The Dow Jones industrial average squeaked out another record high Friday, making this the longest bull run in 80 years, as investors cheered tame inflation numbers, talk of big mergers and a jobs report that appeared just right.
The Dow (up 23.24 to 13,264.62, Charts
), in its fourth record close in a row, ended up about 0.2 percent. The blue-chip leader also set a new intraday high of 13,284.53.
The Dow has now risen in 23 of the last 26 sessions, marking its longest bull run since the summer of 1927, when the indicator ended higher in 24 of 27 sessions, according to Dow Jones.
The broader S&P 500 (up 3.23 to 1,505.62, Charts
) index also rose about 0.2 percent after ending the previous session above 1,500 for the first time since the third quarter of 2000. The S&P 500 is not far from its all-time high of 1527.46 hit in March 2000 at the tail end of the 1990s tech-boom-fueled bull run.
The tech-heavy Nasdaq composite (up 6.69 to 2,572.15, Charts
) ended up about 0.4 percent, at a six-year high.
Oil fell more than a dollar, while bonds and the dollar gained.
For the week, the Dow is up about 1.1 percent, while the Nasdaq gained 0.6 percent and the S&P about 0.8 percent.
Next week traders will look forward to the Federal Reserve’s policy statement, a report on retail sales and wholesale inflation figures.
The Fed’s policy statement is expected to be the most closely watched item, according to Michael Parness, head of the trading and research firm Trendfund.com.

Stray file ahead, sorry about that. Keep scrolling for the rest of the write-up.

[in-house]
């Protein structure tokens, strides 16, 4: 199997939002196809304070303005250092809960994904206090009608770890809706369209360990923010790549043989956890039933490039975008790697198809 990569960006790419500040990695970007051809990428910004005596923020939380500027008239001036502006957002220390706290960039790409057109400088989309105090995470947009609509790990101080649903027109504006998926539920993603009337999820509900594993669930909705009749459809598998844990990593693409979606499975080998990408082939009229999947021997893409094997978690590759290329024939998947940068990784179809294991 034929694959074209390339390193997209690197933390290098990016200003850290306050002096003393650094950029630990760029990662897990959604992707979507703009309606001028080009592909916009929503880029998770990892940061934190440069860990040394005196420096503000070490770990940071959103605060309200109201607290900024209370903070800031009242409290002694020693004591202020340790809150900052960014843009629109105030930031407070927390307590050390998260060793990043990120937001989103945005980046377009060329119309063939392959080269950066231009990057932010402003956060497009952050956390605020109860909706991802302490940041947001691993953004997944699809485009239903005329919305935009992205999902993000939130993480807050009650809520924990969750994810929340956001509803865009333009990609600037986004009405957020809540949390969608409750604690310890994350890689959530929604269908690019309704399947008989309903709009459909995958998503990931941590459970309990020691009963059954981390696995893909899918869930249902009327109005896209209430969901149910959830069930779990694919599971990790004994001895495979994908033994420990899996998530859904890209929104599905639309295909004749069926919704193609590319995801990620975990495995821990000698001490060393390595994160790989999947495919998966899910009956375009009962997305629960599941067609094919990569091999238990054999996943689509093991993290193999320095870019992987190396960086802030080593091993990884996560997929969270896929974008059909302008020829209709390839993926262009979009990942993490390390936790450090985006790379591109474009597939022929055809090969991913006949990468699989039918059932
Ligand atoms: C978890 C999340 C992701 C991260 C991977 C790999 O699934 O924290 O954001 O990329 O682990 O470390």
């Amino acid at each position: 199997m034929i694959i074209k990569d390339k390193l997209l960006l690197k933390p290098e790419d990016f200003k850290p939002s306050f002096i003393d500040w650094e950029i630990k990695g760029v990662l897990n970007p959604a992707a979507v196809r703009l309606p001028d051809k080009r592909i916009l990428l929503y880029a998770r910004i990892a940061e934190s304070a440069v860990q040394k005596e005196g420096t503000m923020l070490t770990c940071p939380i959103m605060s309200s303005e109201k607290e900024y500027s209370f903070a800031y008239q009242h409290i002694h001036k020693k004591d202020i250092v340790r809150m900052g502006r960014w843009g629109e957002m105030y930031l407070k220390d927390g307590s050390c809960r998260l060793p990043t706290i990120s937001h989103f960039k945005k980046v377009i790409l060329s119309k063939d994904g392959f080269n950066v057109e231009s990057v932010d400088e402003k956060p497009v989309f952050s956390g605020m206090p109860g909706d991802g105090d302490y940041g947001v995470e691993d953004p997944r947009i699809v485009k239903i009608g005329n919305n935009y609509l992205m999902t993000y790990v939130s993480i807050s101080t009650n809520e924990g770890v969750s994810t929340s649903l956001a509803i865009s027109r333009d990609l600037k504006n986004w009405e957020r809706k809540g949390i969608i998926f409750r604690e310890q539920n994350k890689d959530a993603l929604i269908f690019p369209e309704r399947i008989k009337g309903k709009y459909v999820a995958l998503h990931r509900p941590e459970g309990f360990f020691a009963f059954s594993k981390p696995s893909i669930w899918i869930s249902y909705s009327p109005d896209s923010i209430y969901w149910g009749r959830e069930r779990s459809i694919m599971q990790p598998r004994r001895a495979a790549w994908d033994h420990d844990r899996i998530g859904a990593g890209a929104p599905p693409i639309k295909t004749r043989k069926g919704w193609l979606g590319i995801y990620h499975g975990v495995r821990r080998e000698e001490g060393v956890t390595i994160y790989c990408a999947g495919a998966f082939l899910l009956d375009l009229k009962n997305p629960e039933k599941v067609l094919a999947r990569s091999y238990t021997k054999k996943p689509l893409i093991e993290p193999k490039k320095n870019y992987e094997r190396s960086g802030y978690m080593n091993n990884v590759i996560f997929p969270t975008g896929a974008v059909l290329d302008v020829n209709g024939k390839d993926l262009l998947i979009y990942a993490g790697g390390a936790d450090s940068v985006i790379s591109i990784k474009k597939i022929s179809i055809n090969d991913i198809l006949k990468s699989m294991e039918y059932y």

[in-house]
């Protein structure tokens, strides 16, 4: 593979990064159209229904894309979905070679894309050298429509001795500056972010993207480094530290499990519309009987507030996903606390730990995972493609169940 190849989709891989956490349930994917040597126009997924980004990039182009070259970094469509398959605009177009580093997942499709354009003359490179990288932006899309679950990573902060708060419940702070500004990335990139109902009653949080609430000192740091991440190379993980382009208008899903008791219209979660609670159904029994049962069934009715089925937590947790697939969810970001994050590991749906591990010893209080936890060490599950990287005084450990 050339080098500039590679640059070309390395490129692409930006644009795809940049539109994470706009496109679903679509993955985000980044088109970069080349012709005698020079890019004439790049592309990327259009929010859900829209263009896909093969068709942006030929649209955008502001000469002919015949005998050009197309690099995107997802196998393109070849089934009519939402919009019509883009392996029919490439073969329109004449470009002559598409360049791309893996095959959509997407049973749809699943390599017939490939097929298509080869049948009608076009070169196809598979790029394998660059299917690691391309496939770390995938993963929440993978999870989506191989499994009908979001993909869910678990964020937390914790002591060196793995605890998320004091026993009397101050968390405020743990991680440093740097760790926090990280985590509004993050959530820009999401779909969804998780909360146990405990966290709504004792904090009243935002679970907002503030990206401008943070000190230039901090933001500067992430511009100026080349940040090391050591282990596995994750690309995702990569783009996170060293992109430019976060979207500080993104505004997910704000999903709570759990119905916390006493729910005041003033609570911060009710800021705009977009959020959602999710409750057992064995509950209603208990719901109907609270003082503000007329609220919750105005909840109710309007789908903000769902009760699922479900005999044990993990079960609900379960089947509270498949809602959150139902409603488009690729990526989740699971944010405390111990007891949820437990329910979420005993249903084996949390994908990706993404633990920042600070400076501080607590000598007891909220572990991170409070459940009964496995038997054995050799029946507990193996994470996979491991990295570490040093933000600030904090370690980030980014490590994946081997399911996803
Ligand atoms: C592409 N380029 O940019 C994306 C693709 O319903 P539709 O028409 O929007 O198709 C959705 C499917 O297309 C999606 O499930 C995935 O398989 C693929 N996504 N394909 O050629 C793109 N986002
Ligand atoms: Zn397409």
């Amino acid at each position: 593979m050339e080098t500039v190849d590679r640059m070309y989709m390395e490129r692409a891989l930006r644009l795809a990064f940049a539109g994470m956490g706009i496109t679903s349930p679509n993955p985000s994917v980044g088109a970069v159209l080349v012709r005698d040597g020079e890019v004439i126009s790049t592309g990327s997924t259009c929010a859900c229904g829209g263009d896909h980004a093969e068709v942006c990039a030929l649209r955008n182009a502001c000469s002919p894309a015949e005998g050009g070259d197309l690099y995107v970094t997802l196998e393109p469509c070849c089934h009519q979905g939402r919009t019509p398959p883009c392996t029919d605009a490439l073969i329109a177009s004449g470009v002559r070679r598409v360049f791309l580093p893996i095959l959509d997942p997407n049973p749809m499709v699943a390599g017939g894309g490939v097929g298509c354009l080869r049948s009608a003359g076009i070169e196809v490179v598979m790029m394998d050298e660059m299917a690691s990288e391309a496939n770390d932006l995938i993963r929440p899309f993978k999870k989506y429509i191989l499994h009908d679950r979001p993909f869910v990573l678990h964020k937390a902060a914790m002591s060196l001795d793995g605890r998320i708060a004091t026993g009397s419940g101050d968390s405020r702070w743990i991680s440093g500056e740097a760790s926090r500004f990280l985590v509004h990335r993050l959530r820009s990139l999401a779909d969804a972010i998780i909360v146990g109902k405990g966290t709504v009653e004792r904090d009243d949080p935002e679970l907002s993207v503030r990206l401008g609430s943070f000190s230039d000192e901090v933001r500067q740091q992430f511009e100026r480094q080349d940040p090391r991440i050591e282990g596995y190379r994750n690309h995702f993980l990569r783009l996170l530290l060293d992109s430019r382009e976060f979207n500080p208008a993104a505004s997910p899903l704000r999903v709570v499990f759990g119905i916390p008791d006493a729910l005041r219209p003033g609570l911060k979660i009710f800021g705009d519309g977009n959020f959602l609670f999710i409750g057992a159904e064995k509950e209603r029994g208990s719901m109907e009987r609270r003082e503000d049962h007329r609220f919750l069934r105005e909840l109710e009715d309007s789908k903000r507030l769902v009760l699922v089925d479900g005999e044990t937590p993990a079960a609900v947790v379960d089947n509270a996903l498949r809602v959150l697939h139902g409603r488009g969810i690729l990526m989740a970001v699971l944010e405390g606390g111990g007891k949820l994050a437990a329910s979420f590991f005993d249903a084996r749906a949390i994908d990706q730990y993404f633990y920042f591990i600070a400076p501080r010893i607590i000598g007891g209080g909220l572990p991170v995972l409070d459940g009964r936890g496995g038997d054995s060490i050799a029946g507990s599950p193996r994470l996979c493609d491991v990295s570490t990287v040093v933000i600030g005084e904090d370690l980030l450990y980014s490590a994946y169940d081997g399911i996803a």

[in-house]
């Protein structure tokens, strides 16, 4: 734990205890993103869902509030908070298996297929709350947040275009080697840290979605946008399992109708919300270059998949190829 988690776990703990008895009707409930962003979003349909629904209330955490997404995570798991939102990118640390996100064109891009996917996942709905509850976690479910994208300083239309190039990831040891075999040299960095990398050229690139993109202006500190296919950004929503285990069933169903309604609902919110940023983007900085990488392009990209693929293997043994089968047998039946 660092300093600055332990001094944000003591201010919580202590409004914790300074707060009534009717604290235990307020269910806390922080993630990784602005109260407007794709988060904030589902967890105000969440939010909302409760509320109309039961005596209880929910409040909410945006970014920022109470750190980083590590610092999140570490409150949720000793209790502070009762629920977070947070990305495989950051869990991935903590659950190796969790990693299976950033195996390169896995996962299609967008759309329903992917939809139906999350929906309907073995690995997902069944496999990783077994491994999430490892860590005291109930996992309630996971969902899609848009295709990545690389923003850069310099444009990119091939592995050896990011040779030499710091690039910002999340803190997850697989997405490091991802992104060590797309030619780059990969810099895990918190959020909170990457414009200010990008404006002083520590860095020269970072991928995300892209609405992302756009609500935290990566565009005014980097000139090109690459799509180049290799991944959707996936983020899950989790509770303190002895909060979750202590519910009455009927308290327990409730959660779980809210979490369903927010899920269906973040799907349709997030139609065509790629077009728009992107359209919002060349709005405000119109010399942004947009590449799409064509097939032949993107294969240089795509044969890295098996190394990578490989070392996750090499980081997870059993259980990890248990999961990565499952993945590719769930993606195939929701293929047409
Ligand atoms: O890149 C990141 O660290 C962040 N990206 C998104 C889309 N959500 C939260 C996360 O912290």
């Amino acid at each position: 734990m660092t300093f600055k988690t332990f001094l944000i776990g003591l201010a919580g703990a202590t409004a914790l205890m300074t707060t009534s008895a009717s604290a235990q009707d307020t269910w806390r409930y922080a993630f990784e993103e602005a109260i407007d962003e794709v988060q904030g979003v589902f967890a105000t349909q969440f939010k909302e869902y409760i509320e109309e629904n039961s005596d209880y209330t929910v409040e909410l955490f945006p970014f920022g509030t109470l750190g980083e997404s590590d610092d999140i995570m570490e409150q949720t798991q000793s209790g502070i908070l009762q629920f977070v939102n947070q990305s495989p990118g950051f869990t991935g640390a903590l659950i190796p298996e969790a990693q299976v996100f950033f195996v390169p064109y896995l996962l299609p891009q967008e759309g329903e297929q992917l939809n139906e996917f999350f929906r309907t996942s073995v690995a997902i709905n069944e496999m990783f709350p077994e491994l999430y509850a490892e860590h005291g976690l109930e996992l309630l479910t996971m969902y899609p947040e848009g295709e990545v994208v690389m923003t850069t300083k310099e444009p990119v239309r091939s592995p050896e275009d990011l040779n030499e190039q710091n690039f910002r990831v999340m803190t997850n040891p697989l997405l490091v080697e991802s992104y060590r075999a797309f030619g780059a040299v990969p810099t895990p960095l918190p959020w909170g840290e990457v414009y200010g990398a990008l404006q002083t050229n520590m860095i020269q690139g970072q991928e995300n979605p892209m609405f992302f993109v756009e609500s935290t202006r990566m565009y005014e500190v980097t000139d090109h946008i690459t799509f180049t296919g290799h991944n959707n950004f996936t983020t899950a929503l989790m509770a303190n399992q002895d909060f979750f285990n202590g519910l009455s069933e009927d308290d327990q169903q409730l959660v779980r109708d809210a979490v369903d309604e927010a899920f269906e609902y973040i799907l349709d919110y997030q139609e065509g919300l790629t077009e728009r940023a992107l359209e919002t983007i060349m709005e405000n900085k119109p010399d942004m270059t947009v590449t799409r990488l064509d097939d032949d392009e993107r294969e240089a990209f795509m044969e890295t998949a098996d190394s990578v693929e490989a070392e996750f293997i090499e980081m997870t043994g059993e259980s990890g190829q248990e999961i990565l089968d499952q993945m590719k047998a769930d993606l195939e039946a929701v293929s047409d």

Parness said retail sales have been disappointing lately but still may not drag down stocks.
"When you have a bull market mentality, people will look at soft sales as an indication the Fed will lower rates," he said.
Here’s what moved the markets Friday:
Stocks rose in the morning, extending the recent rally as investors welcomed the April jobs report, lower oil prices and talk of a Microsoft-Yahoo merger. But after pushing the major gauges to the new highs, investors backed off a bit, and stocks traded near even until late in the day.
"I think people are thinking it’s the weekend, and there’s a lot of money that’s been made recently," said Parness. "But I’m certainly not going to call tops here."
The run has reflected stronger than expected first-quarter earnings, the spate of mergers and other deals news and economic news that suggests that growth is slowing at a moderate pace and that inflation is moderating.
"It’s pretty much playing out according to the plan that [Fed Chairman] Bernanke laid out for a soft landing," said Douglas Roberts, managing principal at Channel Capital Research.
The jobs report
Friday seemed to support the so-called soft landing scenario, Roberts added.
Employers added 88,000 jobs in April, the smallest monthly number in more than two years and short of forecasts for 100,000 jobs added. Employers added an upwardly revised 177,000 jobs in March.
The unemployment rate, generated by a separate survey, rose to 4.5 percent from 4.4 percent, as expected.
Average hourly earnings, the report’s inflation component, rose a smaller than expected 0.2 percent after rising 0.3 percent in March.
Taken as a whole, the report seemed to suggest growth is slowing enough to take the edge off inflationary pressures but not so much as to drive the economy into a recession, all of which raised bets that the Federal Reserve might cut interest rates later this year.
Fed policy-makers are meeting next week and are expected to hold rates steady at 5.25 percent for the seventh meeting in a row.
Via CNN Money